Experiments show that, when air resistance can be ignored, all bodies fall
with the same acceleration. 

This acceleration is given the symbol g. 

The value of g on (or near) the surface of the earth is about 9.81ms^{2}. 



The acceleration due to gravity is not exactly the same at all
points on the earth’s surface. 

Small variations in g are due to 

1. 
altitude 
as you go higher you are moving away from the centre of mass of
the earth 
2. 
latitude 
the earth is not a perfect sphere so at different
latitudes you are at different distances from the centre of mass of
the earth 
3. 
the rotation of the earth 
The value of g is less than it would be if the earth
did not rotate. The value of g is reduced most at places where the
speed of circular motion is greatest, that is, on the
equator. 




A value for g at any point on the earth's surface can be
calculated using the following formula (from "Physical Constants", W.H.C. Childs)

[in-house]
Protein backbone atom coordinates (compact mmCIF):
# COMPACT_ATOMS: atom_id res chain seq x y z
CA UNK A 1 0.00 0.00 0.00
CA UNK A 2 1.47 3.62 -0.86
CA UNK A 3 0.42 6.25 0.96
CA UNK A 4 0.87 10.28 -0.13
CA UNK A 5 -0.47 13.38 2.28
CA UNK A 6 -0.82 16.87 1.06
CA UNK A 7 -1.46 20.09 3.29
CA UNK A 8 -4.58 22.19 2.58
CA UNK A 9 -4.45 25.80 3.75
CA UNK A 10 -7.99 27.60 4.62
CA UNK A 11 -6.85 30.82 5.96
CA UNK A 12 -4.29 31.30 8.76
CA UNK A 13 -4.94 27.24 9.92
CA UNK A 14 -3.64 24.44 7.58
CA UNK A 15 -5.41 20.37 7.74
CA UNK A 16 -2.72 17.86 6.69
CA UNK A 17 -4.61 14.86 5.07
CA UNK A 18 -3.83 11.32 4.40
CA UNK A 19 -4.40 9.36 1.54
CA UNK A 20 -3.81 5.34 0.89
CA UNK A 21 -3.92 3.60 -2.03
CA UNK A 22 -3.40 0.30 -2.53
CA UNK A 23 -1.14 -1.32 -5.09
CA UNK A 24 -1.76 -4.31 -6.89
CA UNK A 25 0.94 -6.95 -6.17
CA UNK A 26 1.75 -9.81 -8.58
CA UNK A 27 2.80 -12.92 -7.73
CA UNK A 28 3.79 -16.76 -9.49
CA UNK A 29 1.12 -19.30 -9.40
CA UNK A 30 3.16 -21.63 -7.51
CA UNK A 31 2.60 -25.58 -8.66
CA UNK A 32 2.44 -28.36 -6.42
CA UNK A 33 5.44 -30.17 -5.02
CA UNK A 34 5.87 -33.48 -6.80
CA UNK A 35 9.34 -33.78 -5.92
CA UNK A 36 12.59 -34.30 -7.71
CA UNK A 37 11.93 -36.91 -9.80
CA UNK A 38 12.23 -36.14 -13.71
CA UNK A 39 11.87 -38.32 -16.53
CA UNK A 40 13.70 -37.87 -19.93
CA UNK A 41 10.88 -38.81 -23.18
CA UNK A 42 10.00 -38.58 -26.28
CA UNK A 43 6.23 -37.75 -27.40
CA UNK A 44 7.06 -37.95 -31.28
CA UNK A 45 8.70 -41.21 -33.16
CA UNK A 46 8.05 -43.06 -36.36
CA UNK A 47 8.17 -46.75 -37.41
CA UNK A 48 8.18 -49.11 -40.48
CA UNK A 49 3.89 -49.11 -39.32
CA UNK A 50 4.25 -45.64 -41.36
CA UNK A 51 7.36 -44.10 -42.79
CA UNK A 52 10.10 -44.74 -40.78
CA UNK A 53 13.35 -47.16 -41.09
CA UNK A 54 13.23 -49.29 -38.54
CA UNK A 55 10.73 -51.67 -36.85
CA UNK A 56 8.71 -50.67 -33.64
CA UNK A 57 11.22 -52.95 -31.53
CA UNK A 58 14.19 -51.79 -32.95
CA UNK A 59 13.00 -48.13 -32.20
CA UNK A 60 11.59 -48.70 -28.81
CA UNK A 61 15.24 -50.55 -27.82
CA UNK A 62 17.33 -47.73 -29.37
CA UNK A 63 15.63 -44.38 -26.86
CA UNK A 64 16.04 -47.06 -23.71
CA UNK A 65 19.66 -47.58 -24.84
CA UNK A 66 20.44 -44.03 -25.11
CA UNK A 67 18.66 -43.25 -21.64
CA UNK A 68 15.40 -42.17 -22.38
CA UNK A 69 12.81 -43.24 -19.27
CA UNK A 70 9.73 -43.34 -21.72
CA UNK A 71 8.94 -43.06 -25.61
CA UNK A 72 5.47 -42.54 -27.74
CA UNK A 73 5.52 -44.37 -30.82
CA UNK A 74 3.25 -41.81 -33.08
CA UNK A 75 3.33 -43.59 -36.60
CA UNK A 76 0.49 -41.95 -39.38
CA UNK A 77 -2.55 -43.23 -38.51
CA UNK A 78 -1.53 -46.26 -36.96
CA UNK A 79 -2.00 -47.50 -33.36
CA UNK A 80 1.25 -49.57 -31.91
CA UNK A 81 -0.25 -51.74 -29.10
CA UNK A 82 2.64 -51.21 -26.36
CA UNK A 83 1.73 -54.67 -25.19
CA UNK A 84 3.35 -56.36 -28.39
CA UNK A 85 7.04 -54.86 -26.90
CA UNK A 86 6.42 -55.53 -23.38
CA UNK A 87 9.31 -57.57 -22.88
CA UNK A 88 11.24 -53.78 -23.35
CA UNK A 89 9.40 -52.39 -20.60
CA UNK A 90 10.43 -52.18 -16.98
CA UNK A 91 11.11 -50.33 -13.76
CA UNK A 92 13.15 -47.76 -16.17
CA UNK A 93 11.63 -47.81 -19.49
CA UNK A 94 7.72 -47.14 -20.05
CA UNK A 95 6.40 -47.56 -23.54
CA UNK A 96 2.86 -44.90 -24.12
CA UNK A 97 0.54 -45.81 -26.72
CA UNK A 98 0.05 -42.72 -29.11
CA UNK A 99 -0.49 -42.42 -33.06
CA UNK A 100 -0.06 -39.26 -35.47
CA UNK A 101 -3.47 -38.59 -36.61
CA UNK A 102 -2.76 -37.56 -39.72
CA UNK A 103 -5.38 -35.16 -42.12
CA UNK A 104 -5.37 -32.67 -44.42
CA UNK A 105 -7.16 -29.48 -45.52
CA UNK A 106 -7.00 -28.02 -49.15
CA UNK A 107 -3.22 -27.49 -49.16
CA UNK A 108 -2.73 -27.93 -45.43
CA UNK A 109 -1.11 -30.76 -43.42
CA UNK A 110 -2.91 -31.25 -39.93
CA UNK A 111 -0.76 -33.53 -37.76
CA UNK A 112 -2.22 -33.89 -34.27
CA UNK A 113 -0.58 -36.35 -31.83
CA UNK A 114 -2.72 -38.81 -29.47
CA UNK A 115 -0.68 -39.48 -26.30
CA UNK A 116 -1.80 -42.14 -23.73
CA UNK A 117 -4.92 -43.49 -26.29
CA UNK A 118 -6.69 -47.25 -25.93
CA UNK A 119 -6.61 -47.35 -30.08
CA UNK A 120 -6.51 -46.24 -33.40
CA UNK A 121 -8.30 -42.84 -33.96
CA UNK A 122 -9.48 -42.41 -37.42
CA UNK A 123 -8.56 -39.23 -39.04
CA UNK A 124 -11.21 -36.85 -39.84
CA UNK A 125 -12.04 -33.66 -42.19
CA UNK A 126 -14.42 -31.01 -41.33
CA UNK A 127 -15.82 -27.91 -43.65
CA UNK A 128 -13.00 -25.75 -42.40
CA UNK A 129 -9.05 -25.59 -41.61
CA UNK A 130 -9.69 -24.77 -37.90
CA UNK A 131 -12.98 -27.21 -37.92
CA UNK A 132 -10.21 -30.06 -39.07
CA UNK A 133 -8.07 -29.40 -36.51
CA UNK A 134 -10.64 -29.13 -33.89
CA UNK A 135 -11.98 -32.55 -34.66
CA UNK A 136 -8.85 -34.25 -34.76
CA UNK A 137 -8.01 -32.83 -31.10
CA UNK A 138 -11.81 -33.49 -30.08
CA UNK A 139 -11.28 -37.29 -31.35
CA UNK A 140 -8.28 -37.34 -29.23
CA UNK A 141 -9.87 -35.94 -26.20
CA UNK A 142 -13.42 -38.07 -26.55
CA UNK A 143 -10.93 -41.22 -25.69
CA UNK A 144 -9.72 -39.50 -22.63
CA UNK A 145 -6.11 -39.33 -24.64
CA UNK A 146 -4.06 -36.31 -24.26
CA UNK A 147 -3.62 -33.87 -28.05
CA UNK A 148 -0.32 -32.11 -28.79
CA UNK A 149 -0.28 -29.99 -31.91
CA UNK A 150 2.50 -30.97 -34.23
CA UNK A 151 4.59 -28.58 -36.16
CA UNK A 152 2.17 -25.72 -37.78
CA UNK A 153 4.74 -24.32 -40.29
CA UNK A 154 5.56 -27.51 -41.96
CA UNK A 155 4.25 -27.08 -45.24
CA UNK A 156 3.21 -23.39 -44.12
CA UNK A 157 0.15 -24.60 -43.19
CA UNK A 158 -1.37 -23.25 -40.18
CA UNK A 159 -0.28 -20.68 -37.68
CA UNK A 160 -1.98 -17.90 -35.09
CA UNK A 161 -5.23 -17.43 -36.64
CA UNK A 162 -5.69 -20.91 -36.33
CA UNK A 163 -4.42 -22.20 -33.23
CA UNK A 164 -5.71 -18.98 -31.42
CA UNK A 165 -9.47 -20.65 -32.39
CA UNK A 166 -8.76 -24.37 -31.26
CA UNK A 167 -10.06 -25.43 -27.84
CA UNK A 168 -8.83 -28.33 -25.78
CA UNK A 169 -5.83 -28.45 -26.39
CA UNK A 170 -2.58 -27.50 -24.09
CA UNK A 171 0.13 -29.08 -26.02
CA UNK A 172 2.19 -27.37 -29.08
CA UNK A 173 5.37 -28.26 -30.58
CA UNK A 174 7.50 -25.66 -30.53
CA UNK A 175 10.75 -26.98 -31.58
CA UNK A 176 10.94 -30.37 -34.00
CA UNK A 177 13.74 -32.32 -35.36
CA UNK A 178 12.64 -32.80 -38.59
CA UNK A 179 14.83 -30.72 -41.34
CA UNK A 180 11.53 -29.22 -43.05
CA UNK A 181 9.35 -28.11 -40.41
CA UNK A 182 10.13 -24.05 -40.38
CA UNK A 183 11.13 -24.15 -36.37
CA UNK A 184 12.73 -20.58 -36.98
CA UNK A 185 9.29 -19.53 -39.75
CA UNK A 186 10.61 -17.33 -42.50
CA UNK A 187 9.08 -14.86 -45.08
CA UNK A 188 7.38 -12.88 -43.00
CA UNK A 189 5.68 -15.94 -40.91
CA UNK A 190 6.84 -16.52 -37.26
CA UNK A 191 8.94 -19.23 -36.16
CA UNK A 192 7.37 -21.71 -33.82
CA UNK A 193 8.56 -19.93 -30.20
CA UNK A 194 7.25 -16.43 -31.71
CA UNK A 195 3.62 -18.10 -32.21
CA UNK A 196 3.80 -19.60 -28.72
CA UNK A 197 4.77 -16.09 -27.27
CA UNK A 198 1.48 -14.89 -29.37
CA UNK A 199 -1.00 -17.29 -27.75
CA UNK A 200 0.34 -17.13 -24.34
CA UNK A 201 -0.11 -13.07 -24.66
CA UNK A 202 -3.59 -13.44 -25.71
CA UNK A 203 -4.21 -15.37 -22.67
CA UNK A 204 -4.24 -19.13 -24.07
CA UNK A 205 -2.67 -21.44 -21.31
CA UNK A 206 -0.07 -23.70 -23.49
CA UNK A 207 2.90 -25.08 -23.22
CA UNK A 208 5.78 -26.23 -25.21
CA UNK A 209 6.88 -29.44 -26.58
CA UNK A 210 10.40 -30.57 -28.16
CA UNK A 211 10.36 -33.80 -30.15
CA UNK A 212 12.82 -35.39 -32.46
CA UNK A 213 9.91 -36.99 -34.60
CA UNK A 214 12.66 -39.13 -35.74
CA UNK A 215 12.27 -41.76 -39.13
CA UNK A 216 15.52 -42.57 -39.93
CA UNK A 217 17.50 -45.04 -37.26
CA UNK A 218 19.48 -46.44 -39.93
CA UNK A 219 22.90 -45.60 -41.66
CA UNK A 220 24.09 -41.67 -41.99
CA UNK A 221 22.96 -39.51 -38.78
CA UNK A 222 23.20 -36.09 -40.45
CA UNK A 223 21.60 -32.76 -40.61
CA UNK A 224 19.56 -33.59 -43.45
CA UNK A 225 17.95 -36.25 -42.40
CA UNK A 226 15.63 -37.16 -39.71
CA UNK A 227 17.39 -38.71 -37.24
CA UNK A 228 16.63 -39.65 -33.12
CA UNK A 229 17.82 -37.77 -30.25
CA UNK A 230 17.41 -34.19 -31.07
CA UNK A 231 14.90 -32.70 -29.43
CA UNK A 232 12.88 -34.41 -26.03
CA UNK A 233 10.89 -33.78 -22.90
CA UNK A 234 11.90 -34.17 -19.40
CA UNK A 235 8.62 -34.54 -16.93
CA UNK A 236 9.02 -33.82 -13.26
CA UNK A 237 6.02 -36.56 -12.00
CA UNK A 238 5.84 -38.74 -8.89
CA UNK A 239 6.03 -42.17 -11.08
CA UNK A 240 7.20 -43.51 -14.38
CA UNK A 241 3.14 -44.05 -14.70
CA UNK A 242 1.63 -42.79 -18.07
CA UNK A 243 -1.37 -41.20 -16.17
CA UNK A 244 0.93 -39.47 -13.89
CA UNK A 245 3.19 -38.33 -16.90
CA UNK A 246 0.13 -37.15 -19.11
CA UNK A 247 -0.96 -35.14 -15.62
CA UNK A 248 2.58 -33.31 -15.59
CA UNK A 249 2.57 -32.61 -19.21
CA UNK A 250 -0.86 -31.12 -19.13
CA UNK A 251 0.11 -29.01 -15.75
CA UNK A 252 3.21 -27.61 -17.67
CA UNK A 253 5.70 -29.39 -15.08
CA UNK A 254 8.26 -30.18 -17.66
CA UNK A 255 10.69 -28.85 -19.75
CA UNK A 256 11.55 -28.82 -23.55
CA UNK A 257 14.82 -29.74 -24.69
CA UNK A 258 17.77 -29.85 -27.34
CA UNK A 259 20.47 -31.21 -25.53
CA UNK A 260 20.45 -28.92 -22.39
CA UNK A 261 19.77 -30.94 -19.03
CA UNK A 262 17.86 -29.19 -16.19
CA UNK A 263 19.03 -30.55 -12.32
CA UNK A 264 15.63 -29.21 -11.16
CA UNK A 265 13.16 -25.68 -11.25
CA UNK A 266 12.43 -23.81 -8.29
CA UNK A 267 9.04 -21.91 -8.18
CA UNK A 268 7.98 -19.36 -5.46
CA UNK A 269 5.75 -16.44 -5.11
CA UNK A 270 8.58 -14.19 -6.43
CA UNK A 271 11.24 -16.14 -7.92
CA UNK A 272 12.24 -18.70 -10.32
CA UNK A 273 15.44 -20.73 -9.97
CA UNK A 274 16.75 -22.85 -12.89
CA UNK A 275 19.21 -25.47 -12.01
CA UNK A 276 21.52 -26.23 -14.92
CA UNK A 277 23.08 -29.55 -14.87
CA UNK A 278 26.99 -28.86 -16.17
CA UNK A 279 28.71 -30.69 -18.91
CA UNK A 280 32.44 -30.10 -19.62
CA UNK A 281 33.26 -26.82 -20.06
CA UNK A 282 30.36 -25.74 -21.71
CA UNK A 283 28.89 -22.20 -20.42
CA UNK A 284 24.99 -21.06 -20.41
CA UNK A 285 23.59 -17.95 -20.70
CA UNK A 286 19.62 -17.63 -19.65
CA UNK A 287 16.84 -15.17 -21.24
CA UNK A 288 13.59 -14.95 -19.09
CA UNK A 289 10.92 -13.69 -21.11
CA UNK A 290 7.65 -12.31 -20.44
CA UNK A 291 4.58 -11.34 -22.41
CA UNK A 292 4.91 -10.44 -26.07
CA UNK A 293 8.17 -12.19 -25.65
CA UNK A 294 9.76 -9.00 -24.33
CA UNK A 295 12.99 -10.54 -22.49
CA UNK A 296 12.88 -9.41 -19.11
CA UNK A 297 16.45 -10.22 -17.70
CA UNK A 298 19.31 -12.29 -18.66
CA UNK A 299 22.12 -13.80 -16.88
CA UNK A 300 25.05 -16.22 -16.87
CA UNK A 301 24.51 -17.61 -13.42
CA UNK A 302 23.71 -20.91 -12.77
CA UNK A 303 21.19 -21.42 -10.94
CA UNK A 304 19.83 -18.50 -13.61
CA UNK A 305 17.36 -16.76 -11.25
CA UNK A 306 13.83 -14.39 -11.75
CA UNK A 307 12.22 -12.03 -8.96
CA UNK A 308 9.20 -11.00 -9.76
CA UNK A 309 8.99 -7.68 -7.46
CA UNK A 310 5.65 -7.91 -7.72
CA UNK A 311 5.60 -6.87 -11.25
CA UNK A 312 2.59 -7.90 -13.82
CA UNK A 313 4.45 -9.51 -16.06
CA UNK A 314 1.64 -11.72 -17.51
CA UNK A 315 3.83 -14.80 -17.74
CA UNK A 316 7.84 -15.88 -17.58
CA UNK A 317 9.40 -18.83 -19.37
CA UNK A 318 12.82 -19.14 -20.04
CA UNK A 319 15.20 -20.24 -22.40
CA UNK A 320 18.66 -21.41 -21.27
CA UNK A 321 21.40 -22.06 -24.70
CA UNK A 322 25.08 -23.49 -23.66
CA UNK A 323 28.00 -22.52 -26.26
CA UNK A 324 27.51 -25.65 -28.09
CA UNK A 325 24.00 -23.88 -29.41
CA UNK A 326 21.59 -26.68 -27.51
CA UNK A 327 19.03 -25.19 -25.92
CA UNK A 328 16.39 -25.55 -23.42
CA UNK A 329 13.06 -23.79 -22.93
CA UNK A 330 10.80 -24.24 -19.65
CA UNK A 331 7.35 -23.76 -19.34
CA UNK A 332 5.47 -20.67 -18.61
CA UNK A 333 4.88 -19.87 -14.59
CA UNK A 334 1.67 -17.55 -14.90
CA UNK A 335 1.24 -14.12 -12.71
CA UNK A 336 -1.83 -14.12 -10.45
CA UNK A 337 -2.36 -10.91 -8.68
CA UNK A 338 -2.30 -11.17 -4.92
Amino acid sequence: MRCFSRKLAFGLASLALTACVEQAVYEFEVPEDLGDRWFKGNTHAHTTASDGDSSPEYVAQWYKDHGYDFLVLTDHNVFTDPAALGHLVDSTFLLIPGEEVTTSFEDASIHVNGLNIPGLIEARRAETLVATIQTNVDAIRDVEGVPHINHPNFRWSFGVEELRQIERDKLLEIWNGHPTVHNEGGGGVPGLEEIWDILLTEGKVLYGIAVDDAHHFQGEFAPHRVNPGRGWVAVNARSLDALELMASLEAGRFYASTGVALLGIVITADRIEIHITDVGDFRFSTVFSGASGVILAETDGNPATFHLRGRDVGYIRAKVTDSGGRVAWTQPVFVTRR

if you have a few minutes to spare! 

A quick look at the numbers in this formula tells us that, for moderate
altitudes, g does not change very much at different places. 



Velocity against Time Graphs for a Falling Body 




This graph shows what we would expect to happen if a body could be allowed
to fall freely, near the earth's surface, in a vacuum. 



With no air
resistance, there is only one force acting on the body, gravity, so the
slope of the graph would be constant at about 9.81ms^{2}. 






In practice, there is air resistance acting on falling bodies. 



The
slope of this graph starts out at 9.81ms^{2}
but gradually decreases as the body moves faster. 



After a
certain time (which depends on the shape of the body and the density of the
materials of which it is made) the body reaches a maximum speed called the
terminal speed (or terminal velocity), v_{t} 



At this
speed, the magnitude of the force due to air resistance, is equal to the
force of gravity. 



The fact that bodies reach a terminal speed when falling through air reminds
us that the force of air resistance increases with the speed of the body. 

This is true for other fluids. 

For example, a body falling through water gives a similar graph
though with much smaller terminal speed (for a given body). 



A person "skydiving" typically reaches speeds of 50 to 60ms^{1},
however it can be much faster.